End of life option act summary

California has implemented the End of Life Option Act to provide aid in dying for qualifying terminally ill California residents. Signed into law by Governor Brown in October 2015, the law went into effect on June 9, 2016. California is the fifth state to enact an aid-in-dying law.

The eligibility requirements for the end of life option act are:

The demand must be made directly by the patient to the attending physician, and cannot be made on behalf of the patient through a power of attorney, an advance health care directive, a conservator, health care agent, surrogate, or any other legally recognized health care decision maker.

Participation Is Voluntary For Patients And Health Providers

Partaking in the End of Life Option Act is completely voluntary for individual patient’s health providers (physicians, nurses, pharmacists, etc.) as well as health systems, HMOs, hospitals, medical offices, nursing homes, pharmacies and hospices. Insurance providers are not required to cover aid-in-dying drugs or related physician fees. If the patient’s health provider is not participating in the End of Life Option Act, the patient can request basic information or ask for a referral.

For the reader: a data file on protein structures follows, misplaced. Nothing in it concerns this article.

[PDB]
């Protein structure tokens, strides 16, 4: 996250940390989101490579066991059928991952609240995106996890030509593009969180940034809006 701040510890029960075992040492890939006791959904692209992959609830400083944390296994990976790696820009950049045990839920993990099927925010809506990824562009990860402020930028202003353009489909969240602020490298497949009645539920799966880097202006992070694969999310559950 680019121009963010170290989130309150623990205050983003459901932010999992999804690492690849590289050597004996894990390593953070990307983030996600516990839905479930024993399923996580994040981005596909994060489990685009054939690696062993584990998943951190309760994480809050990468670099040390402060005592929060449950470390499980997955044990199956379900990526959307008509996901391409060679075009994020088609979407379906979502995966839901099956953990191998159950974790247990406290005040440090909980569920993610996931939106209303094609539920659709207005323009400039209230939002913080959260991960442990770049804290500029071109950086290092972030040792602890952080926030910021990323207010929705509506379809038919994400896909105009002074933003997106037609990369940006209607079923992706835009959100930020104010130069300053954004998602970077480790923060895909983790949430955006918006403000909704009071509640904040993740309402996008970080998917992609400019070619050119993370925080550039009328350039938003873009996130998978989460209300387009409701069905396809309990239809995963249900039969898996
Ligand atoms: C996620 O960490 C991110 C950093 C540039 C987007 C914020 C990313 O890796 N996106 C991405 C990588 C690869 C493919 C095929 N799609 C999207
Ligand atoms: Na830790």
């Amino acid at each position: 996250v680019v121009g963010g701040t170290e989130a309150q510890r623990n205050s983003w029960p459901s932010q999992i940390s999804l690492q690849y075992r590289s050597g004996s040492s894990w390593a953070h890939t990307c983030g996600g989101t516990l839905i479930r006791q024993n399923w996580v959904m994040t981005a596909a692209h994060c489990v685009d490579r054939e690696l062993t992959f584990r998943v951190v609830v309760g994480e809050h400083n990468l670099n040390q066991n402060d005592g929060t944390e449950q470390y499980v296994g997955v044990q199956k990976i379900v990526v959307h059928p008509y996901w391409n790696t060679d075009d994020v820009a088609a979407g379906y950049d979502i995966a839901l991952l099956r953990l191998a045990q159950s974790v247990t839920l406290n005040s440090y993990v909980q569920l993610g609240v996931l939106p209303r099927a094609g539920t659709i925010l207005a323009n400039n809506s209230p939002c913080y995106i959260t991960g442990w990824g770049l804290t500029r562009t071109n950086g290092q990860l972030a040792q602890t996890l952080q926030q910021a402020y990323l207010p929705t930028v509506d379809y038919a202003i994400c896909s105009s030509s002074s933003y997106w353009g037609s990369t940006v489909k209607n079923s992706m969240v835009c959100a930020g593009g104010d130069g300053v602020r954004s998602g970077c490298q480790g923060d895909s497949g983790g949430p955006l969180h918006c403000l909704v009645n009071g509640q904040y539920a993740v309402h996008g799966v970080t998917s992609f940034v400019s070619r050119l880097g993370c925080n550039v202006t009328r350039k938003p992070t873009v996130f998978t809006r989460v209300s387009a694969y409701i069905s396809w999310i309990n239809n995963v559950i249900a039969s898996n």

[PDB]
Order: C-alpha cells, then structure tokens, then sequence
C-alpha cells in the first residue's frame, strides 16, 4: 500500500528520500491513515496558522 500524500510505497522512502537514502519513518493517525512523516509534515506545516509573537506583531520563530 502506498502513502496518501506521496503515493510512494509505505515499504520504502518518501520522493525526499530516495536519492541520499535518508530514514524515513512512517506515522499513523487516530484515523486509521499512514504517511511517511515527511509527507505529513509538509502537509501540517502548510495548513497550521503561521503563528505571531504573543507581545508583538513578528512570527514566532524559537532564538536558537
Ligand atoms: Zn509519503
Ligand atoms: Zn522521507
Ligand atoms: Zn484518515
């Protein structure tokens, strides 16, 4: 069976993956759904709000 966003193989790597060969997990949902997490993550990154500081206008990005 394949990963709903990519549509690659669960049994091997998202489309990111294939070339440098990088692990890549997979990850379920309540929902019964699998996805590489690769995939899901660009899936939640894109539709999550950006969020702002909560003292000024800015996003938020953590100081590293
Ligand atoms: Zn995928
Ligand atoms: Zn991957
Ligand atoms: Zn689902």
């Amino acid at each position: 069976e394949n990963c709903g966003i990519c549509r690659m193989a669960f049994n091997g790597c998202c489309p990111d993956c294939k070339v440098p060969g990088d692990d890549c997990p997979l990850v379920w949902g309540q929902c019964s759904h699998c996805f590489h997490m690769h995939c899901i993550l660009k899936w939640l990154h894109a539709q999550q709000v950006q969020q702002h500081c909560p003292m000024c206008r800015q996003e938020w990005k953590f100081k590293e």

Prior To Discussing The Aid-In-Dying Drug, A Patient And Their Physician Should Discuss:

The Process For Requesting Aid-In-Dying Drugs

If a terminally-ill patient meets the requirements to receive the aid-in-dying drug, the patient and his or her attending physician must follow several steps which are carefully defined in the law, including:

If either physician thinks the patient’s ability to make medical decisions could be impaired, the patient must also see a mental health specialist (psychiatrist or licensed psychologist) to make sure his or her judgment is not impaired.

The Law Requires That The Patient And Attending Physician Discuss All Of The Following:

If the patient still wishes to proceed and the attending physician agrees, the attending physician may provide the aid-in-dying drug by either dispensing it directly to the patient or by delivering the prescription to a participating pharmacist. By law, the physician cannot hand a written prescription directly to the patient or their representative.

Before taking the drug, the patient must sign a Final Attestation for Aid-in-Dying Drug form (PDF) which confirms they are taking the drug voluntarily, are under no obligation to take the drug, and may rescind the request at any time. The completed form is to be returned to the attending physician to be placed in the patient’s medical